Welcome to Haunted MTL’s ongoing coverage of Shudder’s original series, Creepshow. Tonight featured two segments, a genuinely great tale in the classic sort of horror anthology and weird tale mold. The other was a half-cooked, scattershot revenge story that really showcased the budget-crunch of Creepshow. It was a half-hour of undead highs and lows this week.


“Night of the Paw”

The whole cemetery sequence feels very visually arranged, like a comic panel

John Harrison, a Creepshow veteran, returns to direct this classical tale of wishes gone horribly, horribly wrong. This is, by far, the most stylized segment on the series thus far, and really took advantage of the comic book theming of the overall show. This is, sadly John Esposito’s first written episode of the series, but with any luck, he will be back more than once in season two. This episode is just that good.

The episode really has two principal actors; Bruce Davison and Hannah Barefoot spend most of the episode together, though other credits include Susannah Devereux and Ryan Clay Gwaltney. Graze Toso also deserves a nod for her work as zombie Marjorie. Bruce Davison is a veteran actor of film and television who is a real get for the episode who really sells the character of Avery.

The episode has a feeling of artifice that runs through it, though this is not a bad thing. The cemetery of Avery’s tale looks like a set, “action” scenes are instead tackled through comic book panels, and the color and lighting are tailored to emphasize the artificial nature of the episode. This feels very much like something from an E.C. Comic brought to life, as though panels were made three dimensional.

The story is nothing extraordinary, as it is the trope of the Monkey Paw after all. Why the segment works so well, however, is that the performances of Davison and Barefoot are magnetic in telling such a dire tale of wishes gone bad.

This could have easily been a segment in the first Creepshow film. It is that good.

Bottom Line

While nothing about “Night of the Paw” is really all that surprising or shocking (with the exception of the cutting off of two broken fingers, wow) it still works. The segment plays out exactly as you would expect, but that doesn’t matter because it’s just so satisfying to see it all play out.

4.5 out of 5 stars (4.5 / 5)

“Times is Tough in Musky Holler”

Arquette does shine with what little he has to work with.

Unfortunately, the second segment of the night might be the weakest link in a generally strong season. It’s incredible considering that John Harrison directed this segment as well. The segment, written by John Skipp and Dori Miller just does not deliver outside of delivering some good gore. The episode stars Dane Rhodes, Karen Strassman, Tommy Kane, Tracey Bonner. David Arquette is also along for the ride.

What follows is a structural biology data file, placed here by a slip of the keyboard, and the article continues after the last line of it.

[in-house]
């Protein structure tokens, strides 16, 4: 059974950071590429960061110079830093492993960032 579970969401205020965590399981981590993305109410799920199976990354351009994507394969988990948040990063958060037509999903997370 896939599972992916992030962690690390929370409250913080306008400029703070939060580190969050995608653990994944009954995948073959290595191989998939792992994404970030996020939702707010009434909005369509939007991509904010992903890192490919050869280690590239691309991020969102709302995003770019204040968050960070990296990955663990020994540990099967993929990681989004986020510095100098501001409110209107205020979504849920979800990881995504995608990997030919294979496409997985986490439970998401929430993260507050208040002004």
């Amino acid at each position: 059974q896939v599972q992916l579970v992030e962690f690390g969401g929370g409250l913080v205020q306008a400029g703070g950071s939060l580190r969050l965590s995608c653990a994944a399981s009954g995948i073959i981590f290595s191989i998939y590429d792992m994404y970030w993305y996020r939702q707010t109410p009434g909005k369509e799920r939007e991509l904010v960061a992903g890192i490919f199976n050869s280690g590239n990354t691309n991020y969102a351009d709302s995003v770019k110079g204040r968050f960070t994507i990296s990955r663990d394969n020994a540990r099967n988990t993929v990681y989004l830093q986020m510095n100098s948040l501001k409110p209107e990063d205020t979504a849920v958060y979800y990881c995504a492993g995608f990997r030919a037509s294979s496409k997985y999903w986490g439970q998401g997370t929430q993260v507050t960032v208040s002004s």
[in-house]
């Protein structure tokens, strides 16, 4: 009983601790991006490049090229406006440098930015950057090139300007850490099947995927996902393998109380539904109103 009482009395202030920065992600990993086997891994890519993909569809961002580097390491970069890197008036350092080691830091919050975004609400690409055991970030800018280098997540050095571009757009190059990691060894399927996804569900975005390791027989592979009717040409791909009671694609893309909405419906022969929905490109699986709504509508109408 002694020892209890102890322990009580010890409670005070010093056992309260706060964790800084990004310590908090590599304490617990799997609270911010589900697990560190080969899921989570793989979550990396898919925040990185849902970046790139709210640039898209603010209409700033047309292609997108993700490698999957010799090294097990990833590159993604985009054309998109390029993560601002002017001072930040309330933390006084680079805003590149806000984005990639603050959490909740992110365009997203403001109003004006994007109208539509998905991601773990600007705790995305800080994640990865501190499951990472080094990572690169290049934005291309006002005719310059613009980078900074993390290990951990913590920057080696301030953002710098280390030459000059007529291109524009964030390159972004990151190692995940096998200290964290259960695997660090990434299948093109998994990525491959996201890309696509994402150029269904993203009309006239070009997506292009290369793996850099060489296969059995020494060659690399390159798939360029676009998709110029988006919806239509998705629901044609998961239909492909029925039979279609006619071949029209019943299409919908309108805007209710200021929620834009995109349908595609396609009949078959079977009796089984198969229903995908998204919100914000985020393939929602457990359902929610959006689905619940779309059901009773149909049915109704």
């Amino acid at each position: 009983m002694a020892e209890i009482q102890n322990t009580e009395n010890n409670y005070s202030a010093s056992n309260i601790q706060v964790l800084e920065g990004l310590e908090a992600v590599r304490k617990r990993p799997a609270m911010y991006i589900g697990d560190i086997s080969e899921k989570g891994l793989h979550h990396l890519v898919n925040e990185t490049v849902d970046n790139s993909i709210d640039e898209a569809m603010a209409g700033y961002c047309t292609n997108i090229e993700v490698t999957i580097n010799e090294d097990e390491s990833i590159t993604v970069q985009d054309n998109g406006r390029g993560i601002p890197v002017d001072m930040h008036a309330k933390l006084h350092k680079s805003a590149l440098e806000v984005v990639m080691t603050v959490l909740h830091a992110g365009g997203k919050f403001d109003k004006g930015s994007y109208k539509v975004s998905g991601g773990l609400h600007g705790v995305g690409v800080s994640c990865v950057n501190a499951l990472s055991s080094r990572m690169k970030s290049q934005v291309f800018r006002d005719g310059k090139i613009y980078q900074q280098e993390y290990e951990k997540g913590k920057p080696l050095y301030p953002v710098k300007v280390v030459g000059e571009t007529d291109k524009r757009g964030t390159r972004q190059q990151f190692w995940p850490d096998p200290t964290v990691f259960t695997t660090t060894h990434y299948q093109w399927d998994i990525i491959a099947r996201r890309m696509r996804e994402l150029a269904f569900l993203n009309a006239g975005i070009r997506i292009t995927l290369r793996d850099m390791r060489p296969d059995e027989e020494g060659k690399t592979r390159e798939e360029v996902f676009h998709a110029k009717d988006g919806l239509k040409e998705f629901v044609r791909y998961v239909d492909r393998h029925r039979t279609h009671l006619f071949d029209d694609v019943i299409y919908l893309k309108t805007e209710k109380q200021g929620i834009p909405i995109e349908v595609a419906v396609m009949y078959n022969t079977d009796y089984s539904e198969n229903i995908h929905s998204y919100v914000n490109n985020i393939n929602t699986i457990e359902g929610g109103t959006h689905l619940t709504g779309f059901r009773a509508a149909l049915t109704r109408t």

When zombies rise in the world, possibly due to the final wish of Angela from “Night of the Paw,” the worst sort of people take it upon themselves to spread their will over the people around them. “Times is Tough in Musky Holler” ends up being a small revenge story at the end of a brutal regime that was instituted by a used car salesman in the post-apocalyptic world.

This zombie story is more Z-Nation than The Walking Dead, however. Nobody really comes off as particularly interesting and what little glimpses of the regime’s brutality render largely as just… there. The punishment used by society, fittingly the last time it will ever be used, is comical in its cruelness. But it is a payoff that never really feels greater than an excuse to try a new effects technique in which a zombie rips off a human face.

Granted, it is a very well done kill, and it is the highlight of that segment. The problem is, the segment feels more like it was written around the idea of “how do we have a zombie rip this someone’s face off? The episode features a whole host of representatives of the previous regime, but they get little to do. David Arquette is particularly wasted.

As a whole, the segment feels a bit more like an effects school student’s short film than an anthology tale.

Bottom Line

Either the team needed something very short to fill in the episode behind “Night of the Paw” or the temptation to rip off a person’s face was far too great. In either case, this might be the weakest segment on the show.

2 out of 5 stars (2 / 5)

The Creep Factor

Gorgeous painterly backgrounds, yet the Creep feels shaded with a default Photoshop airbrush. He deserves better.

There was surprisingly little of the Creep this week. The episode was bookended near entirely with animation and the wonderful Creep animatronic is nowhere in sight.

It pains me to say this as an animation fan, but the animated segments of Creepshow largely do not work. The animation itself is decent enough, but the illustrations feel very flat. This is likely due to the shading style. For the inevitable season two, I would prefer to see the show moving away from this style or at least give the illustrations a more comic-book appropriate coloring style.

Or better yet, just use that fancy-ass animatronic Creep!


We hope that you enjoyed our coverage of the fifth installment of Shudder’s CreepshowCreepshow will air on Thursdays around 9 PM EST on Shudder. Haunted MTL will be covering the whole 6 episodes of the first season.

About the Author

David Davis is a writer, cartoonist, and educator in Southern California with an M.A. in literature and writing studies.

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